Faith Based Carnivorism
One of my favorite blogs, Environmental Economics, has posted a follow-up to a really great conversation they are having (littered with some less-thoughtful babble) about the economics and ethics of eating meat.
The economic facts cited regarding eating meat are all sound. - Namely that the only reason meat is so dang cheap now, allowing us to eat so much, is that corn subsidies skew the market. If we were really paying full price for the beef, including all the externalities, it would not be as cheap or widely consumed as it is today.
The thing that really gets me, though, about the arguments against him is people equating religion with the ethics of not wanting to harm living, scientifically proven sentient beings.
I mean, as far as I can tell, religion, or faith, as we know it in our day and age, is basically believing in something despite the fact that there is no scientifically validate-able evidence for it - or in some cases, believing in something despite the overwhelming scientific evidence against it.
In this case, some commenters claim that the authors bias toward not causing pain to other living sentient creatures is a "religion". How? Where is the faith aspect? Are the commenters trying to say that believing that animals can feel pain is a "faith-based" belief? I'm sorry, but lets take a look inside one of these poor creatures and see all the nerves. Yes it is scientifically
proven evident that animals feel pain. Is the commenter saying that animals don't have thoughts, and that believing they do is "religion"? Sorry again, animals have brains and many animals have IQs higher than that of infants. Although I don't condone it, anyone taking the stance that killing animals is OK because they are not as smart as humans would also have to condone abortion, and in fact, post-natal abortions (and cannibalism?) on the same grounds.
There is no "religion" involved in believing that animals can suffer, and not wanting to be the cause of that suffering. On the other hand, the belief that animals are somehow fundamentally different than humans because they "don't have souls" *is* a faith-based religious belief - were it not, one would think that there would be abundant empirical evidence that 1) humans have "souls", and 2) Animals do not. So isn't the argument *for* eating meat more of a religious argument?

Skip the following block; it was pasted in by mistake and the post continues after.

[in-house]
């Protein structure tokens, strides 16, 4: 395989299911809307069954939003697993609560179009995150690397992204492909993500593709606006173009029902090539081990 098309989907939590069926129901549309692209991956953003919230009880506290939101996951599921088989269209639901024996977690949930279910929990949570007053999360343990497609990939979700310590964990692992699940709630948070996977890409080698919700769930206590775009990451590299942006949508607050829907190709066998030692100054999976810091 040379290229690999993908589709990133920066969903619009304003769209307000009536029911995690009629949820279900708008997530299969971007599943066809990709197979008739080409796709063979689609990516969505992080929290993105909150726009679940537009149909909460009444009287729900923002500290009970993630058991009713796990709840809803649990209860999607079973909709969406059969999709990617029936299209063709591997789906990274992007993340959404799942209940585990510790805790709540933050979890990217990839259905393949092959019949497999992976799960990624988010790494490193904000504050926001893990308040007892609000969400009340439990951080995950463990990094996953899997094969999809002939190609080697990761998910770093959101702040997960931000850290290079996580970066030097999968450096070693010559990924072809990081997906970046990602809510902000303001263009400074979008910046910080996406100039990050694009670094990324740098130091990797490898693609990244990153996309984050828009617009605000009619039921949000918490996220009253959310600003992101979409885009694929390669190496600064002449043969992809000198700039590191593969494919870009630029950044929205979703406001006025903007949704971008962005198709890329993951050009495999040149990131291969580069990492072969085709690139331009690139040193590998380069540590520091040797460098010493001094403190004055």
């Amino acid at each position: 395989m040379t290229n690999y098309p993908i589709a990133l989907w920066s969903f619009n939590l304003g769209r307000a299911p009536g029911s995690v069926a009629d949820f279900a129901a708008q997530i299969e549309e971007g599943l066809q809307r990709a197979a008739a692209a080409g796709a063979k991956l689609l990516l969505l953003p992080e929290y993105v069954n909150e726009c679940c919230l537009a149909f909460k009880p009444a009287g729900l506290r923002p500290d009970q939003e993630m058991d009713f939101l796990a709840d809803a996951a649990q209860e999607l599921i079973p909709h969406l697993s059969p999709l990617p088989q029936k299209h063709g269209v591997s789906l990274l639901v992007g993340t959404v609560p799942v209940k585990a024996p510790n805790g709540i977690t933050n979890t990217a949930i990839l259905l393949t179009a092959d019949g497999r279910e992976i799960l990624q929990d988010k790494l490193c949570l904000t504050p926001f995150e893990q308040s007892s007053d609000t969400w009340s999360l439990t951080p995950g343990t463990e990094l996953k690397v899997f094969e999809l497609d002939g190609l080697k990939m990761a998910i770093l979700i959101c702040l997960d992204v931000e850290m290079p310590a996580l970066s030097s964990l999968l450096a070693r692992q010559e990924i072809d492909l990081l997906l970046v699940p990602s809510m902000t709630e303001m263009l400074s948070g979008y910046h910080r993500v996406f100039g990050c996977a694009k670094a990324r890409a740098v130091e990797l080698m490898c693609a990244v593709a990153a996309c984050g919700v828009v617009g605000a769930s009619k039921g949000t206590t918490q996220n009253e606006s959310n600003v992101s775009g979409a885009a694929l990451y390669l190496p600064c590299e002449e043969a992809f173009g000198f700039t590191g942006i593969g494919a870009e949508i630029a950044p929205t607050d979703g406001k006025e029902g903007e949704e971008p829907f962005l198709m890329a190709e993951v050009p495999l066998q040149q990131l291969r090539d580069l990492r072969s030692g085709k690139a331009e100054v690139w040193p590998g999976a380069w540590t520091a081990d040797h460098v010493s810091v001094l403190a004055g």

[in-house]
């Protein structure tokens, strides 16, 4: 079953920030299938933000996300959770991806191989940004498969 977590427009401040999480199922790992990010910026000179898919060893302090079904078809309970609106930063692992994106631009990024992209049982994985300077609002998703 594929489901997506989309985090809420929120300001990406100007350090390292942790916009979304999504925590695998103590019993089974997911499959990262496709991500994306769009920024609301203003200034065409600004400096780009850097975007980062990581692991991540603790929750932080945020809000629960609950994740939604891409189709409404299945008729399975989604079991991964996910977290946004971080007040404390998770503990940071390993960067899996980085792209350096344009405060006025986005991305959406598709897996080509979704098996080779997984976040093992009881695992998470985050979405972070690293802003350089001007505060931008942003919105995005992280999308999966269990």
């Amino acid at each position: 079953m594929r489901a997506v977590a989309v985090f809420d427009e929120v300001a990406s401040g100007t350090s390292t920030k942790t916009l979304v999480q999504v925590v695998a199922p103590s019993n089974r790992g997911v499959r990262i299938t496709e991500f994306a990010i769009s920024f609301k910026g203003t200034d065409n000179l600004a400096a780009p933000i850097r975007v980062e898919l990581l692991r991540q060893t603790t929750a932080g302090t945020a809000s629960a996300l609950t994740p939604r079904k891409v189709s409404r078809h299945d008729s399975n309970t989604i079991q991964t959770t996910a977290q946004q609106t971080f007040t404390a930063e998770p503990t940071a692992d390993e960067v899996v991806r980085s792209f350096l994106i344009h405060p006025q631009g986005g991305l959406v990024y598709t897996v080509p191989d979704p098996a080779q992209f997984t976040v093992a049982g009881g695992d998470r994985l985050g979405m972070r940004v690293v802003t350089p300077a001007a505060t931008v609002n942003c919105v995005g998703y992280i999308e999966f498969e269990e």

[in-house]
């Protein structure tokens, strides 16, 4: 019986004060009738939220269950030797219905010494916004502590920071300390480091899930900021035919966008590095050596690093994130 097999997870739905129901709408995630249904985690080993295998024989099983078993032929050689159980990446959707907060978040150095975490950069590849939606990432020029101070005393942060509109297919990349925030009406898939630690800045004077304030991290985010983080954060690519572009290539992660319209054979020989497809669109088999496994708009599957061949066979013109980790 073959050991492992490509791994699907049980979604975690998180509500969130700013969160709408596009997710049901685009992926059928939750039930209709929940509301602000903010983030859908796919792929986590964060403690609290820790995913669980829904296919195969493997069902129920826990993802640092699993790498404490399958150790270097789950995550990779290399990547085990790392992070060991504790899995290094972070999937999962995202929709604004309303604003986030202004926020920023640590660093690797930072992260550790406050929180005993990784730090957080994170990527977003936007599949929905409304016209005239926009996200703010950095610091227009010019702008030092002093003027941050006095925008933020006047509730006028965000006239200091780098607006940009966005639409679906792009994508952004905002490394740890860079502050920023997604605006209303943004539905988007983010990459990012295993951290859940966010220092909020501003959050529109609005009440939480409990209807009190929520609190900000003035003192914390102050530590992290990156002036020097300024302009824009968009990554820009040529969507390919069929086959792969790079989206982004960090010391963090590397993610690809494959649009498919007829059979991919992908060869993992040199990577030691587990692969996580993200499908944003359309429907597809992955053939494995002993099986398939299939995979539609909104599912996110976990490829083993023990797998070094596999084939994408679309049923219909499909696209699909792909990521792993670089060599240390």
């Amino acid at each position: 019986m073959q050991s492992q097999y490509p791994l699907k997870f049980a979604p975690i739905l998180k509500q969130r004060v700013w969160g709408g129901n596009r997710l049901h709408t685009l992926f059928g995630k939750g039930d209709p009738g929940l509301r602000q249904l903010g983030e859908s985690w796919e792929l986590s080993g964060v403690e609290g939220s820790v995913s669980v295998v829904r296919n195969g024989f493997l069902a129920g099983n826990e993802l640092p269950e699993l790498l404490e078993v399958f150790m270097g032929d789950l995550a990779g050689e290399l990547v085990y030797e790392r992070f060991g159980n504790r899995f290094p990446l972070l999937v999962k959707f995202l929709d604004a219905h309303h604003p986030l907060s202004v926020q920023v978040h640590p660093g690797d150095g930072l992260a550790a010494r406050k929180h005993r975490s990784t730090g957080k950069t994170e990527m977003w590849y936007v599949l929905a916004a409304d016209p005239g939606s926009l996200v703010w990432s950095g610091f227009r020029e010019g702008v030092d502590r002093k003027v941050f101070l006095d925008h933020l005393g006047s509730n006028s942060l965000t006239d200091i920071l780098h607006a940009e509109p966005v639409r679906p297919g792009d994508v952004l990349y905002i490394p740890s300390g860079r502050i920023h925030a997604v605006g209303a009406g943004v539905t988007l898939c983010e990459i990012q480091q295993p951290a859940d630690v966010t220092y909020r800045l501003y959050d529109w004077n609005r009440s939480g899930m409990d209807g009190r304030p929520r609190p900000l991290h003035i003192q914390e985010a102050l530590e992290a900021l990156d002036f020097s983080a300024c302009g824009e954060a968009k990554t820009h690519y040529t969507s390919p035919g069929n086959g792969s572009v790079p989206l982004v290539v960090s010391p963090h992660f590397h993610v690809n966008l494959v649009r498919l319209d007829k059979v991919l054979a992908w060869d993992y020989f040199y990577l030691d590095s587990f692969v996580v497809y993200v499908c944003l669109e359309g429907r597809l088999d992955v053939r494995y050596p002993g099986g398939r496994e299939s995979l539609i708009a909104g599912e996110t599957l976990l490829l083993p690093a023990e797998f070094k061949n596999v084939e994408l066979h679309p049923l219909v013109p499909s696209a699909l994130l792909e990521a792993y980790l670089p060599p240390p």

How long will it take before people begin to see that we are not the only living creatures with a right to live on this earth? How long will it be before people are enlightened enough to see that most of us don't need animal products, and even for those that may, that they don't need so much that justifies our unbelievably inhumane treatment? How long will it be before people feel the same way about enslaving cattle and birds as they once did about enslaving people?
I wonder if it is only with the advent of our modern religions that people have come to believe that disrespect for other living beings is the norm, and that having respect for other living beings constitutes "religion".
*Confession. I ate chicken this week. And I am feeling the guilt. I am relatively sure the chicken was grown in a tiny pen where it spent it's entire short life... a life I would rather die at birth than experience... Yet I do it, for some reason, because I am too week to stand up to the social norms, or to wait until I get home from the restaurant to eat my less-destructive, less-pain-inflicting vegan meal... What makes it feel worse was that I was with a fellow "eco-minded" individual and strategic eater... it's not like we pressured each other into getting the chicken, but for some reason I didn't feel like "making a stand" or what not, and just because it was easy, I ordered the chicken. I can only hope that it's instances like this where, upon reflection, I clearly had no reason to contribute to the torture of chickens, and my reflections on those instances, that perhaps will one day free me from the mindset I have inherited from such an illogical society.
*Confession update. I went out again with the same eco-minded individual and his partner Friday. This time we made it a point to choose a vegetarian friendly place (vegan is still *way* to far out there for Tokyo to comprehend). Anyway, this time we had veggie curry with nan-bread, so I feel all cozy and warm now...